A Conversation with La Raza Magazine’s Luis C. Garza

Melanie Romo, Assistant Features Editor

The Latino/a Faculty and Staff Association (LFSA) at CSU Bakersfield hosted an event with guest speaker Luis C. Garza, photographer for La Raza Magazine, in honor of the 50-year anniversary of the Chicano Moratorium on Sept. 23.  

Professor Jorge Moraga began the event by reflecting on relevant issues today, such as the Black Lives Matter movement and the global pandemic. 

“2020 is also a year for celebration, remembrance, and critical reflection,” Moraga reminded students. 

Moraga then paused to inform participants on the history of the Chicano Moratorium, describing why Mexican Americans’ protested the unjust treatment of Hispanics in the U.S. and the violent nature of the Vietnam War. 

Moraga described how over 20,000 Chicanos, also known as Mexican Americans, gathered with intentions to peacefully protest the war and the discrimination against the minority community on Aug. 29, 1970; police entered the scene and the event took a tragic turn resulting in 200 people arrested, 60 wounded, and 4 killed. This became known as the Chicano Moratorium. 

Much of the Chicano movement’s background derives from this period in time, from those individuals who marched and fought for their equal place in American society.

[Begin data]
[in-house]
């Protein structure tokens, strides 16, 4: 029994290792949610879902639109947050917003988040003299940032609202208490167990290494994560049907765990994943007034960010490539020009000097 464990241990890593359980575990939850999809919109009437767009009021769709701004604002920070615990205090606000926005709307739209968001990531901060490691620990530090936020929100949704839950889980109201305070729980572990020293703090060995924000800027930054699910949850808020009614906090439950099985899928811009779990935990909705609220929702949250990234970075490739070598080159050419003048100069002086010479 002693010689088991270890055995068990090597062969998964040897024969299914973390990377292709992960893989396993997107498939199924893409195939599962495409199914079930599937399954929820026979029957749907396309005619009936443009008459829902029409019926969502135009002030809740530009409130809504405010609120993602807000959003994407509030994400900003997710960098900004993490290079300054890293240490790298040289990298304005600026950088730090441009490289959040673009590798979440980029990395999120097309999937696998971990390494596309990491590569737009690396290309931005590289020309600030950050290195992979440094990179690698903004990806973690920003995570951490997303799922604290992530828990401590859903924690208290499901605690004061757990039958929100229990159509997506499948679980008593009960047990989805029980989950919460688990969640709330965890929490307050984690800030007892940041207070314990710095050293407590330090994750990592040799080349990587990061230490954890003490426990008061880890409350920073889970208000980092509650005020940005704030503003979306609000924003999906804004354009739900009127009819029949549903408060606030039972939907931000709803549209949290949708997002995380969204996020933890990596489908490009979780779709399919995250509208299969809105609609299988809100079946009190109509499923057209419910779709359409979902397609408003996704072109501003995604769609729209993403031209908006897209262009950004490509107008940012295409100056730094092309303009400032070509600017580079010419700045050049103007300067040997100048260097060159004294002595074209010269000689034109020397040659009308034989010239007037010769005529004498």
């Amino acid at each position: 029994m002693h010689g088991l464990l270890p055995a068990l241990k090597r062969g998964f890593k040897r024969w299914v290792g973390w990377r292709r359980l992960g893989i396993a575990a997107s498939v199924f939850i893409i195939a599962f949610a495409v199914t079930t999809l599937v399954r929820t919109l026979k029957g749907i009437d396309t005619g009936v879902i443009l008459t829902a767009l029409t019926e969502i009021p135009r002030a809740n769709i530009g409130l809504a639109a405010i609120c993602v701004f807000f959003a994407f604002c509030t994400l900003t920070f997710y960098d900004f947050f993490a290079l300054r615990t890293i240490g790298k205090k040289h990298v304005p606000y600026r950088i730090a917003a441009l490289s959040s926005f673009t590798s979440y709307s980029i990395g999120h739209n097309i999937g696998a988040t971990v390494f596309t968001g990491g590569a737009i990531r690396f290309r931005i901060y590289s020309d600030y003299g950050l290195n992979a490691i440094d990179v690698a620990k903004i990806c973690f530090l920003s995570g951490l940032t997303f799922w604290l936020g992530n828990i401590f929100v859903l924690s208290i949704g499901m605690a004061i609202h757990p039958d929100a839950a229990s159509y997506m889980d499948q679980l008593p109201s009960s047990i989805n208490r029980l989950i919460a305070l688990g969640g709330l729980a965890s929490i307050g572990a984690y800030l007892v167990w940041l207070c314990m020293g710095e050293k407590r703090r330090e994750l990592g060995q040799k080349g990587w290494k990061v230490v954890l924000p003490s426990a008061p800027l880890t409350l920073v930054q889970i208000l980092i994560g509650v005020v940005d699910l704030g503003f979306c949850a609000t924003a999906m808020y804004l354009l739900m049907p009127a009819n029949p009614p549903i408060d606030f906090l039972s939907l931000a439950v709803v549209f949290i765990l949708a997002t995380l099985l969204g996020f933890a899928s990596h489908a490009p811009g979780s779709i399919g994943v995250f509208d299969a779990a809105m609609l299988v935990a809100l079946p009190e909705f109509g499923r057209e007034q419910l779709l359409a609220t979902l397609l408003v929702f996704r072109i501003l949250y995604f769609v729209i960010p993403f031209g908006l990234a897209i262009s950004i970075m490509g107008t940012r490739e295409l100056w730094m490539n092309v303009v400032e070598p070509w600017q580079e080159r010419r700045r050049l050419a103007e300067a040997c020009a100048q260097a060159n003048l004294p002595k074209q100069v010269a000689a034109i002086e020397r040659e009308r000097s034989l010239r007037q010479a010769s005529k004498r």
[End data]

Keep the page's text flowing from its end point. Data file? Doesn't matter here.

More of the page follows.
“The Chicano movement touched every major cornerstone of the American way of life: labor, education, politics, the legal system, militarism, imperialism, and so much more,” Moraga said. 

CSUB president Lynette Zelezny welcomed Garza on behalf of CSUB, sharing a few statements on Hispanic Heritage month. Zelezny described the month as “a time when we pause to observe the culture, contributions, triumphs, history, and ongoing quest for justice and equity in the Latinx community.” 

Billy Kelley Jr., professor of Latin American and Latino art history at CSUB, introduced Luis C. Garza to Runners. Kelley detailed Garza’s lifetime of accomplishments, including the 30,000 photograph collection archived in UCLA’s Chicano Studies Research Center. Garza also went on to become the co-curator of the La Raza exhibition at the Autry Museum, which proudly displayed the iconic images from La Raza’s newspaper and magazine.  

Garza’s presentation began with a brief history of La Raza. This prompted discussion on how he eventually became involved with the magazine as one of their photographers, as well as how the newspaper became a magazine and evolved “from its humble beginnings to its current state.” 

La Raza credits itself as one of the only media organizations who covered the Chicano movement and protests. Garza explained that the mainstream media did not cover the movement, which is vital when demanding social change.   

“La Raza became a key photographic witness. It becomes a chronicler, an organizing tool of, by, and for the multifaceted Chicano Movement. The sparks that shed a light on our struggle are finally making us visible,” Garza said. 

Discussions about iconic Hispanic leaders included Dolores Huerta and Cesar Chavez, civil rights activists that made great strides in securing better working conditions and a more livable pay for farmworkers. 

During the movement, Garza emerged and began to leave his own mark. With his camera acting as his tool, he documented the people in the streets, capturing their persistence and determination. 

“I captured what surrounds me. I captured the imagery of barrio youth, of demonstrations, of gatherings, of rallies as is shown here,” Garza explained, reflecting on the iconic images importance.